Lilly anti-clotting drug gets U.S. priority review
WASHINGTON (Reuters) - U.S. regulators have granted priority review to a closely watched drug for preventing blood clots being developed by Eli Lilly and Co and Daiichi Sankyo, the companies said on Thursday.
The pill is widely considered the most important experimental medicine in Lilly's pipeline, and its shares rose nearly 3 percent on the news.
A priority review means the Food and Drug Administration likely will decide within six months whether to approve the drug, known generically as prasugrel, rather than the usual 10- to 12-month review period.
If approved, the drug would compete with Plavix, a blockbuster drug sold by Bristol-Myers Squibb Co and Sanofi-Aventis.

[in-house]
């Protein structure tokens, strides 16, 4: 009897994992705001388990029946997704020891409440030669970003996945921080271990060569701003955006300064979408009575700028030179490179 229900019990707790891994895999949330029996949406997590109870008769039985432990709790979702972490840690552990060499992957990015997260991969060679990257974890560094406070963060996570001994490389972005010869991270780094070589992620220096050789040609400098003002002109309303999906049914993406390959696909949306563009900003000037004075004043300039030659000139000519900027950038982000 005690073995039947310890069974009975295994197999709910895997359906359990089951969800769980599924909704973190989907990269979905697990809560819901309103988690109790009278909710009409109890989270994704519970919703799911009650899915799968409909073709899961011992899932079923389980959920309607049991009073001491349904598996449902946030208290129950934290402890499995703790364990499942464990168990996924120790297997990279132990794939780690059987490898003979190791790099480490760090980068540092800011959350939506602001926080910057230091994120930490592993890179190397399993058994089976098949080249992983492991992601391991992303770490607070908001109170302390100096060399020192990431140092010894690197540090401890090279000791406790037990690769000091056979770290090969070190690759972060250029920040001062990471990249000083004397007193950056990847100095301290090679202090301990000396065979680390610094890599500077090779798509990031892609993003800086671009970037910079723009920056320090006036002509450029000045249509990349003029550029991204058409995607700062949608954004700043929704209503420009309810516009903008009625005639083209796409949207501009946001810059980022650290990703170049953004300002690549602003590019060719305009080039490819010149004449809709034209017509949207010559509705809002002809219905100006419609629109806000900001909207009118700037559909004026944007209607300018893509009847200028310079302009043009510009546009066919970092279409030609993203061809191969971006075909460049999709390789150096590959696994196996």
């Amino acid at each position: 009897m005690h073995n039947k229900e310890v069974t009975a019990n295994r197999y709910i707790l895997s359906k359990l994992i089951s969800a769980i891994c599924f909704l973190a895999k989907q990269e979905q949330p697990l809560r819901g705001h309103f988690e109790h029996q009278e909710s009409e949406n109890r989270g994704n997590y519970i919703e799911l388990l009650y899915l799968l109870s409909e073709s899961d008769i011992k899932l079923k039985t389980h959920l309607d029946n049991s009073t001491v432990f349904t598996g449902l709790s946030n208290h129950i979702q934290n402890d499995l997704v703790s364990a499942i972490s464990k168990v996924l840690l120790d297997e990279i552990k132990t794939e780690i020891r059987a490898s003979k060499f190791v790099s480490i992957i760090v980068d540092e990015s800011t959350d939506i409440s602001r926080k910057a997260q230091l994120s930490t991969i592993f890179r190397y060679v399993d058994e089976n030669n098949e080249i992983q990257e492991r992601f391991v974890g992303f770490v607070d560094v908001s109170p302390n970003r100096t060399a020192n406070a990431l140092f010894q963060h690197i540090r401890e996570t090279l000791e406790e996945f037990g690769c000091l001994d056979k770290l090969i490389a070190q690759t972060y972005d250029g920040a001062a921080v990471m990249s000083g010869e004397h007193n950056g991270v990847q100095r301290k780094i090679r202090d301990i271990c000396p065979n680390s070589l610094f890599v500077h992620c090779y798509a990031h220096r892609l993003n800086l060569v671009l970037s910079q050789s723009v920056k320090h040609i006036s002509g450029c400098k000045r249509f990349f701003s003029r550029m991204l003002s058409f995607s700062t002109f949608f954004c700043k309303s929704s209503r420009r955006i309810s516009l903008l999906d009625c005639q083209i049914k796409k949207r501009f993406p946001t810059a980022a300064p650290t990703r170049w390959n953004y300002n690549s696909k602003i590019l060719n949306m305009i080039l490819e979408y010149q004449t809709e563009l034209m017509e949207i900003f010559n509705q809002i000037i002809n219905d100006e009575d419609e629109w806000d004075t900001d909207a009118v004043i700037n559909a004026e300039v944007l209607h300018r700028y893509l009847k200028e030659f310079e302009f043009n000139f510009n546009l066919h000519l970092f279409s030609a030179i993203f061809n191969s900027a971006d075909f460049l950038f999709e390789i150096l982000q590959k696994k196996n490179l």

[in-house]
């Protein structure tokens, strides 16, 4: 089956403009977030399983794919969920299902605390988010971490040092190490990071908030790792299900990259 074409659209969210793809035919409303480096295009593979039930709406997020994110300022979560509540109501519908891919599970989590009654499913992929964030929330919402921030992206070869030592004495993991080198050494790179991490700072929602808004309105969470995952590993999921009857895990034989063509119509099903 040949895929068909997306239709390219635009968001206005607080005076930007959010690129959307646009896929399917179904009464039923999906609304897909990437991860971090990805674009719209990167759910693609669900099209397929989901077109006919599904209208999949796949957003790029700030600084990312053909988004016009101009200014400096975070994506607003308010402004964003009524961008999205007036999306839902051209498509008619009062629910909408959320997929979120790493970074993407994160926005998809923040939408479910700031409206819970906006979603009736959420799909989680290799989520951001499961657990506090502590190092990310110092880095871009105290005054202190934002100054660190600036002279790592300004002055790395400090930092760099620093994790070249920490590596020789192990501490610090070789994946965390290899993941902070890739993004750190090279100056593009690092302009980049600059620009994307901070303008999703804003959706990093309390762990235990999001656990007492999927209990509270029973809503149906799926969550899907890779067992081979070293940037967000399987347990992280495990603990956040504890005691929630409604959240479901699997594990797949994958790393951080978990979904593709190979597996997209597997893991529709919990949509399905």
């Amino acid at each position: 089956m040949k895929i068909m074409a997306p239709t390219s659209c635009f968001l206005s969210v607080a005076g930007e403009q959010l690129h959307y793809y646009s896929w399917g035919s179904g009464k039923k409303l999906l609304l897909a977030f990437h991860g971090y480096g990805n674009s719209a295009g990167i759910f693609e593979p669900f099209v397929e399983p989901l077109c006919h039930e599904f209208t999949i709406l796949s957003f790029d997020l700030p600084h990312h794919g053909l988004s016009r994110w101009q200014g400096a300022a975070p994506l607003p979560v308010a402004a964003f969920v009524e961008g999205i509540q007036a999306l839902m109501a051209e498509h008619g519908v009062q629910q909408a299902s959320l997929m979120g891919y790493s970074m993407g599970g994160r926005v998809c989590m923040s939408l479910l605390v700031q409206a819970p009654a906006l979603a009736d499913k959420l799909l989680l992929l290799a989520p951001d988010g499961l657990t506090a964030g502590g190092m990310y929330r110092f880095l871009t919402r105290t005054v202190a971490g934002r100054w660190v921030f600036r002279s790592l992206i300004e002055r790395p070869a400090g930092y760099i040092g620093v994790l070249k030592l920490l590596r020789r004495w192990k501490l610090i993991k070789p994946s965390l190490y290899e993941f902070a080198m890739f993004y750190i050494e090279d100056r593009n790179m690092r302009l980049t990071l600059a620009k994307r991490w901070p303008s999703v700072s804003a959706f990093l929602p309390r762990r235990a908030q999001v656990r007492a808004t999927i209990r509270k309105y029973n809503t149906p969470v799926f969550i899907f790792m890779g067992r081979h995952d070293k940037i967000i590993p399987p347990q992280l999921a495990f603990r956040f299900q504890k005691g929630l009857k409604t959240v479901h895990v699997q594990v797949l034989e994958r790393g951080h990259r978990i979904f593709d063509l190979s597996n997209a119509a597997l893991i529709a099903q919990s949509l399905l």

"Getting priority review is a positive. Not getting it would have raised some caution," said Tim Anderson, an analyst for Sanford Bernstein.
Anderson, who said he was surprised by the decision, said he still believes the drug will have to go before an advisory panel of experts before the FDA makes its decision.
Mixed data on prasugrel were unveiled in November from a study of heart patients slated to receive stents -- tiny tubes that prop open coronary arteries after they have been cleared of plaque.
In that study, prasugrel was 19 percent more effective than Plavix in preventing cardiovascular death, nonfatal heart attacks and strokes, but caused a significantly higher amount of serious bleeding.
The companies filed their application for prasugrel on December 26. If approved, Lilly said the drug's brand name would be Effient.
Shares of Eli Lilly rose 2.9 percent, or $1.43, to $51.25 in after-hours trading following the news. They had closed at $49.82 on the New York Stock Exchange.